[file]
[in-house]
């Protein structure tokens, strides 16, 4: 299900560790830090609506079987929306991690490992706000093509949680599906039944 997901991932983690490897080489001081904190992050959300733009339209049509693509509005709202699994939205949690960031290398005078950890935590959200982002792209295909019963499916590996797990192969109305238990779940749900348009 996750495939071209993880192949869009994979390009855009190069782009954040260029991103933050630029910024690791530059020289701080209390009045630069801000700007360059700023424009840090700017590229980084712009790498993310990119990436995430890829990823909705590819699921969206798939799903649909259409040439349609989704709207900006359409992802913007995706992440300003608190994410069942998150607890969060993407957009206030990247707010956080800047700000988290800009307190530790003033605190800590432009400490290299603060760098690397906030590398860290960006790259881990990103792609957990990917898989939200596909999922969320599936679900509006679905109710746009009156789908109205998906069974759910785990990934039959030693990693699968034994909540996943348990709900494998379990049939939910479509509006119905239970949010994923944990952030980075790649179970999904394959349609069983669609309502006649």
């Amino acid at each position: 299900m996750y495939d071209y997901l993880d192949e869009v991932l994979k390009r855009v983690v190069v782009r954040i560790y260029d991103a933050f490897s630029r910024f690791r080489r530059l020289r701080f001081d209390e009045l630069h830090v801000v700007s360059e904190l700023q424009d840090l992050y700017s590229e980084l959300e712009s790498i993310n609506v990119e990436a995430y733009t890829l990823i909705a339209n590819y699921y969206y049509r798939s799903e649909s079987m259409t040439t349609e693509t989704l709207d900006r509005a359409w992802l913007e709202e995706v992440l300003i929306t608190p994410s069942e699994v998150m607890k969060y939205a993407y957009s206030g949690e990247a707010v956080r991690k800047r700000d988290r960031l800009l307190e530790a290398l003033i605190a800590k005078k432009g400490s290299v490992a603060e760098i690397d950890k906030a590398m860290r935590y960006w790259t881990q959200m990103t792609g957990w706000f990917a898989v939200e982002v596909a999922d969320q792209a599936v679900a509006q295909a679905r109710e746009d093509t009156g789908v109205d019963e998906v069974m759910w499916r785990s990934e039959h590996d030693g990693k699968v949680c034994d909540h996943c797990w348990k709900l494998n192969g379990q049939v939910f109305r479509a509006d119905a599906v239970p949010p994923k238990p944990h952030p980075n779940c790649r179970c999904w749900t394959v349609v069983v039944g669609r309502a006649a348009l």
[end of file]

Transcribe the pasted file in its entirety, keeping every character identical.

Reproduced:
[in-house]
């Protein structure tokens, strides 16, 4: 299900560790830090609506079987929306991690490992706000093509949680599906039944 997901991932983690490897080489001081904190992050959300733009339209049509693509509005709202699994939205949690960031290398005078950890935590959200982002792209295909019963499916590996797990192969109305238990779940749900348009 996750495939071209993880192949869009994979390009855009190069782009954040260029991103933050630029910024690791530059020289701080209390009045630069801000700007360059700023424009840090700017590229980084712009790498993310990119990436995430890829990823909705590819699921969206798939799903649909259409040439349609989704709207900006359409992802913007995706992440300003608190994410069942998150607890969060993407957009206030990247707010956080800047700000988290800009307190530790003033605190800590432009400490290299603060760098690397906030590398860290960006790259881990990103792609957990990917898989939200596909999922969320599936679900509006679905109710746009009156789908109205998906069974759910785990990934039959030693990693699968034994909540996943348990709900494998379990049939939910479509509006119905239970949010994923944990952030980075790649179970999904394959349609069983669609309502006649």
């Amino acid at each position: 299900m996750y495939d071209y997901l993880d192949e869009v991932l994979k390009r855009v983690v190069v782009r954040i560790y260029d991103a933050f490897s630029r910024f690791r080489r530059l020289r701080f001081d209390e009045l630069h830090v801000v700007s360059e904190l700023q424009d840090l992050y700017s590229e980084l959300e712009s790498i993310n609506v990119e990436a995430y733009t890829l990823i909705a339209n590819y699921y969206y049509r798939s799903e649909s079987m259409t040439t349609e693509t989704l709207d900006r509005a359409w992802l913007e709202e995706v992440l300003i929306t608190p994410s069942e699994v998150m607890k969060y939205a993407y957009s206030g949690e990247a707010v956080r991690k800047r700000d988290r960031l800009l307190e530790a290398l003033i605190a800590k005078k432009g400490s290299v490992a603060e760098i690397d950890k906030a590398m860290r935590y960006w790259t881990q959200m990103t792609g957990w706000f990917a898989v939200e982002v596909a999922d969320q792209a599936v679900a509006q295909a679905r109710e746009d093509t009156g789908v109205d019963e998906v069974m759910w499916r785990s990934e039959h590996d030693g990693k699968v949680c034994d909540h996943c797990w348990k709900l494998n192969g379990q049939v939910f109305r479509a509006d119905a599906v239970p949010p994923k238990p944990h952030p980075n779940c790649r179970c999904w749900t394959v349609v069983v039944g669609r309502a006649a348009l």